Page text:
Description Of Site
Three Shires Head is the meeting point of the counties of Cheshire, Derbyshire, and Staffordshire. The River Dane rises about two miles above here and runs in a steep-sided valley at this point. The area is between 360 and 450 metres above sea level and is typical of the Cheshire uplands. The heather, bracken, and purple moorgrass are interspersed with rocky outcrops while the surrounding pasture lands are closely grazed by flocks of sheep. A few stunted trees are to be found on the hillsides and a small area of mixed woodland lies near the two bridges.
Best Time of Year
The main season for birdwatchers is undoubtedly the spring. On the river itself, you may see dipper, mallard, common sandpiper, and grey and pied wagtails. Look out for the area's speciality, the ring ouzel, on the moorlands and fields. Other birds commonly seen will include wren, skylark, meadow pipit, wheatear, cuckoo, snipe, curlew, lapwing, red grouse, and golden plover. Robin, song thrush, chaffinch and greenfinch can be found in the small copse by the bridges.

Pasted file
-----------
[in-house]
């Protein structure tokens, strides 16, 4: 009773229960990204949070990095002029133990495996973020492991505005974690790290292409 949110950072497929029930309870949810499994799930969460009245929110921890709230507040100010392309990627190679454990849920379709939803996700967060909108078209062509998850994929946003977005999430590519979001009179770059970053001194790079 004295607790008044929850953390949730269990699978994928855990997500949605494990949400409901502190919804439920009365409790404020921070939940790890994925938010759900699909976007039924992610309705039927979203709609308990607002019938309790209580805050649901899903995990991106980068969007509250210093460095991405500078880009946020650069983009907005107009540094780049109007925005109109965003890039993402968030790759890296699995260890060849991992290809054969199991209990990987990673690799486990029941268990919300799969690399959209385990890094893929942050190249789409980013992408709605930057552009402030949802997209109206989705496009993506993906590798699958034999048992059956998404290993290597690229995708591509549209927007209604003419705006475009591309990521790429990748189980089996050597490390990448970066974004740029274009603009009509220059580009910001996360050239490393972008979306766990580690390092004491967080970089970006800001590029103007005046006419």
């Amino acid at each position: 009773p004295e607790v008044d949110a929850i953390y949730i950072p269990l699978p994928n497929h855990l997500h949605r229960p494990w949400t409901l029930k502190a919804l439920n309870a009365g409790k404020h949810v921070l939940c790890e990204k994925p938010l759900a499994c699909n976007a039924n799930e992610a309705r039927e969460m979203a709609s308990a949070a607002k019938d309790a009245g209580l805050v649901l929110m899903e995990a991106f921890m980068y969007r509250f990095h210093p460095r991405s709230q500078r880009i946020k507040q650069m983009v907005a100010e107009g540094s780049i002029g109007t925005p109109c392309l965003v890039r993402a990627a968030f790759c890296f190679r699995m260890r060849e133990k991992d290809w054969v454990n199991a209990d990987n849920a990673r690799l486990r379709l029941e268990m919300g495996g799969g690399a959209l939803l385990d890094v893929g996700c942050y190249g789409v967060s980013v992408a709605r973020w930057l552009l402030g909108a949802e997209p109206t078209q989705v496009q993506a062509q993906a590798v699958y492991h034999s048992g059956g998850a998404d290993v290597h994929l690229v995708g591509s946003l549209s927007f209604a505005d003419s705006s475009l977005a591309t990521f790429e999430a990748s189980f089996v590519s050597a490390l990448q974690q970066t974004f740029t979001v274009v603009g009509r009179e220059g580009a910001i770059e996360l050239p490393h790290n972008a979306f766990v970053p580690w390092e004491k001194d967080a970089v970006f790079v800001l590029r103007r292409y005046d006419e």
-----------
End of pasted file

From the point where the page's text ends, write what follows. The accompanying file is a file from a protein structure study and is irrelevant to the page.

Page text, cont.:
The snipe is probably best located by listening for its "drumming" - the sound made by its vibrating tail feathers as it dives when displaying. This sound has been likened to the bleating of a young lamb.
Many of the above-mentioned species may be seen in all but the coldest of winters. From October to April, these birds are joined by large numbers of redwing and fieldfare -winter migrants from Scandinavia who will roost in the few trees and feed on the farmland.